Updated: Mar 18, 2020
Back-to-school season has come and gone, and it reminded me of my own nerves and anxiety at the start of each school year.
I used to dread going back to school. Like the title character in Ferris Bueller’s Day Off, I used to fake being sick just so I wouldn’t have to go. My mom would try to help by telling me that every new year was a chance to reinvent myself and make new friends.
This advice helped me a bit: after all, every time I started a new grade, I was moving forward. Progressing each year is a big accomplishment. It’s something to be proud of.
I also realized over the years not to be afraid to ask for help. The nerves and anxiety that come with starting something new can be very intense, and sometimes they make it hard to ask for help.
The pressure to fit in is intense, too. Sometimes, we want to fit in so badly that we don’t raise our hand because we don’t want people to think there is something wrong with us. Especially if we have a learning difference.
Let me tell you: there is nothing wrong with asking for help. Even the President of the United States has advisors. All of our greatest leaders need help.
In ninth grade, I was failing my algebra class. My teacher called home one day. He told my mom, “There are some people that get it and some that don’t. Quinn is just one of the people who don’t.”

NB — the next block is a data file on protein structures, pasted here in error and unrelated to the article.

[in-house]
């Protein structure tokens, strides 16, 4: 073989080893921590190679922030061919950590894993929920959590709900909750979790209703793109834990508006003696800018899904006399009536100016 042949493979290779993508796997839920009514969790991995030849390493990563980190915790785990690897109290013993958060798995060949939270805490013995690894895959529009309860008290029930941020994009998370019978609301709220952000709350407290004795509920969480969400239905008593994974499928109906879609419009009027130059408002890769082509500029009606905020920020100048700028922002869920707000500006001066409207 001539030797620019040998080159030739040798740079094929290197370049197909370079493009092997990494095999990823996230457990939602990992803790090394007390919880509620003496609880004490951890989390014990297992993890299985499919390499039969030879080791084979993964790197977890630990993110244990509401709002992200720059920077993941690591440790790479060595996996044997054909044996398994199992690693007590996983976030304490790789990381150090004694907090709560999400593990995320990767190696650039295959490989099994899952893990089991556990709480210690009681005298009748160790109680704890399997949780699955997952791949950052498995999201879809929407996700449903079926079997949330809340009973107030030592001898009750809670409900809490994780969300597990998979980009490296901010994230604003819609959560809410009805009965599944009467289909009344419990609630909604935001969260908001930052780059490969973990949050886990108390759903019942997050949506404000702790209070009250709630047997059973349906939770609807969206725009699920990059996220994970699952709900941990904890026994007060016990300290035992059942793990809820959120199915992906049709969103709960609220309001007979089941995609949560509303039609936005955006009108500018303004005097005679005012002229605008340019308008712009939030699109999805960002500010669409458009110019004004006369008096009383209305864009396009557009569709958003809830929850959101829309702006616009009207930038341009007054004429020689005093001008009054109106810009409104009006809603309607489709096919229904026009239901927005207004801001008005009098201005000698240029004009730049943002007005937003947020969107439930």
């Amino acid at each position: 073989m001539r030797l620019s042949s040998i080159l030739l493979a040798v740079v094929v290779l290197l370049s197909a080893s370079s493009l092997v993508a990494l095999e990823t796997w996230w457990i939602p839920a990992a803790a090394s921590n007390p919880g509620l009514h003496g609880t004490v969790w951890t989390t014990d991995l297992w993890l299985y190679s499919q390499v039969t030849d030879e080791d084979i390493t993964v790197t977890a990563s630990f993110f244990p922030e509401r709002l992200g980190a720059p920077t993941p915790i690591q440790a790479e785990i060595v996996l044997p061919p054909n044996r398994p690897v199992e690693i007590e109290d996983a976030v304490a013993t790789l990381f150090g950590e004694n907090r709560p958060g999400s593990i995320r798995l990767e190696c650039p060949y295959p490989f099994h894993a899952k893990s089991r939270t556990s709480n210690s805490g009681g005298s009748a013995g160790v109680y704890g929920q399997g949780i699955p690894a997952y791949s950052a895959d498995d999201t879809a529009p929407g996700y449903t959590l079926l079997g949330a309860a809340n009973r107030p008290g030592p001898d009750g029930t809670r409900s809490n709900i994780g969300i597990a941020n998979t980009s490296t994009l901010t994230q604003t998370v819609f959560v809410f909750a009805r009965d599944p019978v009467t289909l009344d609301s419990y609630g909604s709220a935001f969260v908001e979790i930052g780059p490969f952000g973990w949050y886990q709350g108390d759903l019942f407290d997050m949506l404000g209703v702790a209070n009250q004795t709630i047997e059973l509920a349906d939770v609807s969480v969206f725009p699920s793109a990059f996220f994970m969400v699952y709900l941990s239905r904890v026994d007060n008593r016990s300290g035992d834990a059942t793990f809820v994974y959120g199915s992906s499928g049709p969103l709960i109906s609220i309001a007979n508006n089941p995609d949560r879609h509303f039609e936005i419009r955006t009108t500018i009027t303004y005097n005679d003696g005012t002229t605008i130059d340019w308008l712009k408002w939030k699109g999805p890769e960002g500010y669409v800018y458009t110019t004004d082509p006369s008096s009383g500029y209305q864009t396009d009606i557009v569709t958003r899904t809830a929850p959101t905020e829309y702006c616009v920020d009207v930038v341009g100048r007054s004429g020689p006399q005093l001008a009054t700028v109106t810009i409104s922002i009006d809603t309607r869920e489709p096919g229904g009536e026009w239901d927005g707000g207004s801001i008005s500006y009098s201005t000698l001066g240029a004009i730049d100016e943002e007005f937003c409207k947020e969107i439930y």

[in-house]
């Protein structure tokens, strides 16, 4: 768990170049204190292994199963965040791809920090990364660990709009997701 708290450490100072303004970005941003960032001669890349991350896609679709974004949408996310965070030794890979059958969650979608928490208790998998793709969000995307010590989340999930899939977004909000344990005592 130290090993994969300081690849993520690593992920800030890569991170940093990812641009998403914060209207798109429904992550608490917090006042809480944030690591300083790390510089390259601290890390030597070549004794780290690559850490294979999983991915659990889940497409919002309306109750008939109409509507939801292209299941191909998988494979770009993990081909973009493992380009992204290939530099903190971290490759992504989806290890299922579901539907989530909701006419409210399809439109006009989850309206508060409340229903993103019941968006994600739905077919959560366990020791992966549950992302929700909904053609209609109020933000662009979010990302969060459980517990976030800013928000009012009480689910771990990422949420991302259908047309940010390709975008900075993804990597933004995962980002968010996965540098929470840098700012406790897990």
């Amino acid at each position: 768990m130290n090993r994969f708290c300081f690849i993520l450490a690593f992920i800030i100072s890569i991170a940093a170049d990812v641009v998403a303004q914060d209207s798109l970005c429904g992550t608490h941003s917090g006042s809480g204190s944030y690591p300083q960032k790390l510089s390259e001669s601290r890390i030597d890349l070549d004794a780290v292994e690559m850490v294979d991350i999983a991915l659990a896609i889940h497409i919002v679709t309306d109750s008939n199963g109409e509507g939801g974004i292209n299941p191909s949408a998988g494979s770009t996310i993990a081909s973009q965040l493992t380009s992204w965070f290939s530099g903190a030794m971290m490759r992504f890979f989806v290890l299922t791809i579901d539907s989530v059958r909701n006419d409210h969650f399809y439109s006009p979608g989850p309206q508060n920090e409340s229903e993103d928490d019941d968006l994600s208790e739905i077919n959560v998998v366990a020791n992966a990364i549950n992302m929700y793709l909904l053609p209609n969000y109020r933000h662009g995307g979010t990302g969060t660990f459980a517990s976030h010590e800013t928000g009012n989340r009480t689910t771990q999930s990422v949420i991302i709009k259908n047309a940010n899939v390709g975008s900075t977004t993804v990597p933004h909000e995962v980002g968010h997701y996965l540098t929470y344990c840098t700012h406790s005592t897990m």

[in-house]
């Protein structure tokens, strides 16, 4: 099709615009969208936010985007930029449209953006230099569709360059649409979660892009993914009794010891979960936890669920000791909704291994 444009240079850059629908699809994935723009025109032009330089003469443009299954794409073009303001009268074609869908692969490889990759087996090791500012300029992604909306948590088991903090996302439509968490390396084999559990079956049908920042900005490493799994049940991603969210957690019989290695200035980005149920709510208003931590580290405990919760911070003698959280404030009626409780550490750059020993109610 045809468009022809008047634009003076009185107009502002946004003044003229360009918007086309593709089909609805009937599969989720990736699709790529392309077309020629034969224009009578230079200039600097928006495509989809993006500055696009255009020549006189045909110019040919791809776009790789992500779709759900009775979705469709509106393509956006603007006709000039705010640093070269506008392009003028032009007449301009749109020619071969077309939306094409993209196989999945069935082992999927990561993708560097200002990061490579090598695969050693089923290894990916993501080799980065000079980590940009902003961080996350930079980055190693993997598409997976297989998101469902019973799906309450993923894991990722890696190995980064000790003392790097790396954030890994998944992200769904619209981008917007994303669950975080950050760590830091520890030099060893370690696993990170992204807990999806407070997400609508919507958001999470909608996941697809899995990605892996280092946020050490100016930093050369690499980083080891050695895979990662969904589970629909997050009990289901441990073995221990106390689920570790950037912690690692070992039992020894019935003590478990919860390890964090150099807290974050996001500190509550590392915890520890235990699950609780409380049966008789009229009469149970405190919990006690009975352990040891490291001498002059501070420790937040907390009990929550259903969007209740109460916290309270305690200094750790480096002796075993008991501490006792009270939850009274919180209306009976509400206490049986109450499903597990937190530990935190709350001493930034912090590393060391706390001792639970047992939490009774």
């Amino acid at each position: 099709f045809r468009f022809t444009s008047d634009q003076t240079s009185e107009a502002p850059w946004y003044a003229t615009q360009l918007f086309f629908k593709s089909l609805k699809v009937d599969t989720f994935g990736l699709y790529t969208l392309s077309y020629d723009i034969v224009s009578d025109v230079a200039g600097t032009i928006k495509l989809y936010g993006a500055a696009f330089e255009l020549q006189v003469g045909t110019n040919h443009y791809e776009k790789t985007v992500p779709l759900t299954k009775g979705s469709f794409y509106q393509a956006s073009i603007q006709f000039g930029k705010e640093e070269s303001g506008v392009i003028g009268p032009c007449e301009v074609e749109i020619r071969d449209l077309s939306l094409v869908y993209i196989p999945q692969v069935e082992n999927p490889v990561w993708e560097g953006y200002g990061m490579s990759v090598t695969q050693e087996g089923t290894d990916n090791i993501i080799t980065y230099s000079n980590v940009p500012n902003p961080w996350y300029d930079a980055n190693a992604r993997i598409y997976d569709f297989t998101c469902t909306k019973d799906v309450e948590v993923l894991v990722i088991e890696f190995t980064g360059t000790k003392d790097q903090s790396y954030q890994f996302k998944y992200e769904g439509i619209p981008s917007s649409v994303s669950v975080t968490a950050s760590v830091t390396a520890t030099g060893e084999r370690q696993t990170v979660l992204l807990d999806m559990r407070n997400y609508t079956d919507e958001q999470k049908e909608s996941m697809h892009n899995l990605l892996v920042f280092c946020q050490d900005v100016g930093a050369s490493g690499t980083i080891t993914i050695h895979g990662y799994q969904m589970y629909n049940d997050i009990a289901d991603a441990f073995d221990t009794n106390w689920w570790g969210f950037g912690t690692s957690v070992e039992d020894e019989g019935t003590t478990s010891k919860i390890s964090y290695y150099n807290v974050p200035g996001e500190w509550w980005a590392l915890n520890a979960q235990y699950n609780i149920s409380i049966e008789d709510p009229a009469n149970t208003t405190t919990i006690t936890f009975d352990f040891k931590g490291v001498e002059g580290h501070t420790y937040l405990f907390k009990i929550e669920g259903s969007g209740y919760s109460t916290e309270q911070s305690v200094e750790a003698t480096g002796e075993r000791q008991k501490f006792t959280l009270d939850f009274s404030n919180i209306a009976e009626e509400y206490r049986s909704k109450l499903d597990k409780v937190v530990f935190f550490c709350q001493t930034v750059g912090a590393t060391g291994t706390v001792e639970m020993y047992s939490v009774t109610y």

Well, I soon started asking more questions, stayed up late studying, and took all the help I could get. I was determined to get the help I needed and put in the work to pass my class.
Fast-forward to the end of the year when the most unexpected thing happened: I won a math award! I felt nervous about asking for help, but I did it anyway. And I became more successful then I ever thought I could be.
So, you’re back in school, but the school year is still young. You still have the chance to surprise yourself with success—don’t be afraid to ask for the support you need to get there. - Quinn